It's been many months since I wrote about "The Intelligent Entrepreneur", in my quest to share insights from Bill Murphy's fine book describing the 10 rules of successful entrepreneurship.
I love a paradox, and this next Rule #5, You must do it alone, flies smack in the face of the earlier one. As much as you need the support of a team and the encouragement of family, friends and colleagues, in the end, it's all up to you.
In other words, it's lonely at the top!
In my Conversations with Trailblazers' Podcast series, I've had the privilege of interviewing over 50 successful physician entrepreneurs and there is one striking bit of advice they all share with the business newbies ... Persistence!
Where does persistence come from?
It stems from self-confidence, passion, and a fierce belief in the Idea or Cause that is at the heart of your business. This means that a business started out of frustration with the status quo and a desire for change will have a greater chance of success that one launched in reaction to the frustration of being unhappy on the job, or as an escape from dreariness at work.
How does persistence show up?
Your tenacity reveals itself when you make your 15th call of the day to prospective clients, when you insist on blogging three times a week in your area of expertise come what may, and when you give your presentation for the 20th time, not knowing if this is the one that's going to work …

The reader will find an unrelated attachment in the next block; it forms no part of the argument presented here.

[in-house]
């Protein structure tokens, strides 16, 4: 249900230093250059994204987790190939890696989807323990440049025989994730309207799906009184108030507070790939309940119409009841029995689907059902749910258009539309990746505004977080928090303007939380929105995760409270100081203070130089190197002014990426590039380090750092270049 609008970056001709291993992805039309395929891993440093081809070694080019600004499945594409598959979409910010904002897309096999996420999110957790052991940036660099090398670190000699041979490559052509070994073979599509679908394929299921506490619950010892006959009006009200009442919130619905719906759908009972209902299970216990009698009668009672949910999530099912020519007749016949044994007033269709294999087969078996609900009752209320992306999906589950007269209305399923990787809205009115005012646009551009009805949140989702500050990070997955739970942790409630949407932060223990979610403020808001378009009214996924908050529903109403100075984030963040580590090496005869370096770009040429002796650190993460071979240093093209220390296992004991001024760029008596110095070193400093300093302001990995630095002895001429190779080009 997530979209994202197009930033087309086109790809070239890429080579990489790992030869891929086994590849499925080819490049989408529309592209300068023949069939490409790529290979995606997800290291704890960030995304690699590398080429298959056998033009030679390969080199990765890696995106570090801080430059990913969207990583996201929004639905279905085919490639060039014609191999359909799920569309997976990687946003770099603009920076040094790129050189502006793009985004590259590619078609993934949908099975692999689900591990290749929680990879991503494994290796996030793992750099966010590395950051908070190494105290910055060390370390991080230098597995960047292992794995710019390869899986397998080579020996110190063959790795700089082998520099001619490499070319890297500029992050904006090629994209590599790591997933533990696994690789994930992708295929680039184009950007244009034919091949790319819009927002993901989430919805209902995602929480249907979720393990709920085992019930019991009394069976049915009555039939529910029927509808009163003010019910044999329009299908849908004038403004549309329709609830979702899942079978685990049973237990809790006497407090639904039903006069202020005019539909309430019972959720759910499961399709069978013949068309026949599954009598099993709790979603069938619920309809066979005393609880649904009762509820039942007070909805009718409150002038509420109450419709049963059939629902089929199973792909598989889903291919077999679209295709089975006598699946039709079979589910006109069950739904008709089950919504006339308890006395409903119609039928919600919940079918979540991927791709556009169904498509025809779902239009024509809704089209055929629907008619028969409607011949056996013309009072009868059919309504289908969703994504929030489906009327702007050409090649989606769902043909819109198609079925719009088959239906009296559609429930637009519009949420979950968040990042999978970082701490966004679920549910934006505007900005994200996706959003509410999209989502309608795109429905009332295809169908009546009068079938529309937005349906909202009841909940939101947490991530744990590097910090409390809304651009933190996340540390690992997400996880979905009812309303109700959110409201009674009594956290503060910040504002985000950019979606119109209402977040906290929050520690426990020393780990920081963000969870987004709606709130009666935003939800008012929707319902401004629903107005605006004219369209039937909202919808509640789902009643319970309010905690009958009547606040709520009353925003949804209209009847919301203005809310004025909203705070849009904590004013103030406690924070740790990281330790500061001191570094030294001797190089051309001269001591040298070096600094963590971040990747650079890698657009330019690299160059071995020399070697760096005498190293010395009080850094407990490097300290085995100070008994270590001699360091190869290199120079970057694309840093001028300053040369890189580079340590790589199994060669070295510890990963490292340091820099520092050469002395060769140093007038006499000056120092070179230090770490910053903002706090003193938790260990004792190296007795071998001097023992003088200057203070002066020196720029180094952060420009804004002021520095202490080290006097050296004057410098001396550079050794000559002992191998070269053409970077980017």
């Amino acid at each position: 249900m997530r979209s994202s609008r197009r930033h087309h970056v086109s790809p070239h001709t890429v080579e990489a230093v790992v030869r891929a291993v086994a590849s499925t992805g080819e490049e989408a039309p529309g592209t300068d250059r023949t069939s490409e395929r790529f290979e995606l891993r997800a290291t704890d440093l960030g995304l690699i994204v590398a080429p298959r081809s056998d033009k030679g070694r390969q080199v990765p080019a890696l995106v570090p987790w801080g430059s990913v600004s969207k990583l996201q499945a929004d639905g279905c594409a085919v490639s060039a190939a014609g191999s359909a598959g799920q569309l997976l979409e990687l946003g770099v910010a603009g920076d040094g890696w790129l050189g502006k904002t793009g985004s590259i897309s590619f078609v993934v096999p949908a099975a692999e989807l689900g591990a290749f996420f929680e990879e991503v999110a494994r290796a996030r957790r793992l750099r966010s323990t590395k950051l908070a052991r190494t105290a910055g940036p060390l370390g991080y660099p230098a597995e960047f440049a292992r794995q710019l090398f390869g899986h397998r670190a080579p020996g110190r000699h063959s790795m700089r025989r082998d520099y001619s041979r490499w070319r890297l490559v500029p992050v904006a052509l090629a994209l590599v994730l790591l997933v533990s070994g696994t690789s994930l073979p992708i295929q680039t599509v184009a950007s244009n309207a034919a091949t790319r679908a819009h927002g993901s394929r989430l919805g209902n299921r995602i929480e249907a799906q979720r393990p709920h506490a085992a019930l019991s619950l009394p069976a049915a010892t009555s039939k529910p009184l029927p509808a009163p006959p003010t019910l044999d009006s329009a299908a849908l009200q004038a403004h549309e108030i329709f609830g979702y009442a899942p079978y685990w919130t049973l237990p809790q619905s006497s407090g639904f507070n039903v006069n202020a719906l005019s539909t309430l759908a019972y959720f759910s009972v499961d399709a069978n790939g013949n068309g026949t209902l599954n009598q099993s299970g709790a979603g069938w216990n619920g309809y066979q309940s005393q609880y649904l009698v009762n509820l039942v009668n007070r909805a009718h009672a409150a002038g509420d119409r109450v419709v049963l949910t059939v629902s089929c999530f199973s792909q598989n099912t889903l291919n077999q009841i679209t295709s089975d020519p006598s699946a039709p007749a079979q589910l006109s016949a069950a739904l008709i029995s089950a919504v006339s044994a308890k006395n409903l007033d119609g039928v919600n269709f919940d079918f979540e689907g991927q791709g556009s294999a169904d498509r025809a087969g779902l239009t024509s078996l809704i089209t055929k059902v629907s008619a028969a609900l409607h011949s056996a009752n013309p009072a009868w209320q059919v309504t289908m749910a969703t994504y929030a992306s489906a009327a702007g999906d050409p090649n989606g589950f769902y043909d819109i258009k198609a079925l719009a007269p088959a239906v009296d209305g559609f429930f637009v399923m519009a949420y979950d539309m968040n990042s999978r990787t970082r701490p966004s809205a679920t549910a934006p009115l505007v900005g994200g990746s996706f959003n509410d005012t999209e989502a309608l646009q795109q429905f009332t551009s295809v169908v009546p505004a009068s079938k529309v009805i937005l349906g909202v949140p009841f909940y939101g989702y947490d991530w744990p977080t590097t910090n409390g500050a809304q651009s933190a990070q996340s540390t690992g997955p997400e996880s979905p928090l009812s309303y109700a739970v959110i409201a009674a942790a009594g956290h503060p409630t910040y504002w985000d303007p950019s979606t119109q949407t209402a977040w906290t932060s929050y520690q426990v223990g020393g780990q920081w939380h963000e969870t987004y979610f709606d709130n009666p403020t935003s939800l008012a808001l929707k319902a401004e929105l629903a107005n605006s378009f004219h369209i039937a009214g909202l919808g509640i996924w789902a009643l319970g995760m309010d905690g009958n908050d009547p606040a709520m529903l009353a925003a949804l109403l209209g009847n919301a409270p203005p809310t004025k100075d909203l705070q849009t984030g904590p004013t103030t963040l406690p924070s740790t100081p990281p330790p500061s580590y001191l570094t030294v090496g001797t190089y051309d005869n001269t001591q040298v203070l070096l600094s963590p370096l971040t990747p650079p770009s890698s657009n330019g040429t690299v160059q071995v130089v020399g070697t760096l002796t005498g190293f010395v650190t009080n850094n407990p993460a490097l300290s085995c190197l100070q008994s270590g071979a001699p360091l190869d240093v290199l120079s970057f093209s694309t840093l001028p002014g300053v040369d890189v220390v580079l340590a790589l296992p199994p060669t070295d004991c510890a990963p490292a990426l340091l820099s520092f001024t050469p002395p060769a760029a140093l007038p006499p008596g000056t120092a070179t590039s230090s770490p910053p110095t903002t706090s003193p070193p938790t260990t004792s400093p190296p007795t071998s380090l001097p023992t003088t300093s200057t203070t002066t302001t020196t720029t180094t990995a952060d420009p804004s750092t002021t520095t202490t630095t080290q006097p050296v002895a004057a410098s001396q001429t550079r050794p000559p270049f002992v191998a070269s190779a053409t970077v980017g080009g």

If you're looking for a lifestyle with a drastic reduction in work hours, starting your own business is not a smart move. Every successful entrepreneurial physician will tell you that they worked harder in the first few years of their business than they ever did in practice. I know I did … And still sometimes do! The difference is that you work with a vital kind of energy and freedom that employment seldom offers.
One of the entrepreneurs interviewed in "The Intelligent Entrepreneur" had this to say:
"You have to believe, you have to be the kind of person who perseveres. You have to have ingenuity to come up with a great idea. You have to have audacity to think you can ask you do it. You have to be industrious and really work it hard. You have to have serendipity, and a lot of tenacity".
And a researcher added these comments:
"One of the tough tensions that good founders face is how to be solo players, but at the same time still be team players. The combination of the two is the critical element. It's easy to do one; it's easy to do the other; it's tough to do them both together"
That just about sums up the entrepreneurial mindset!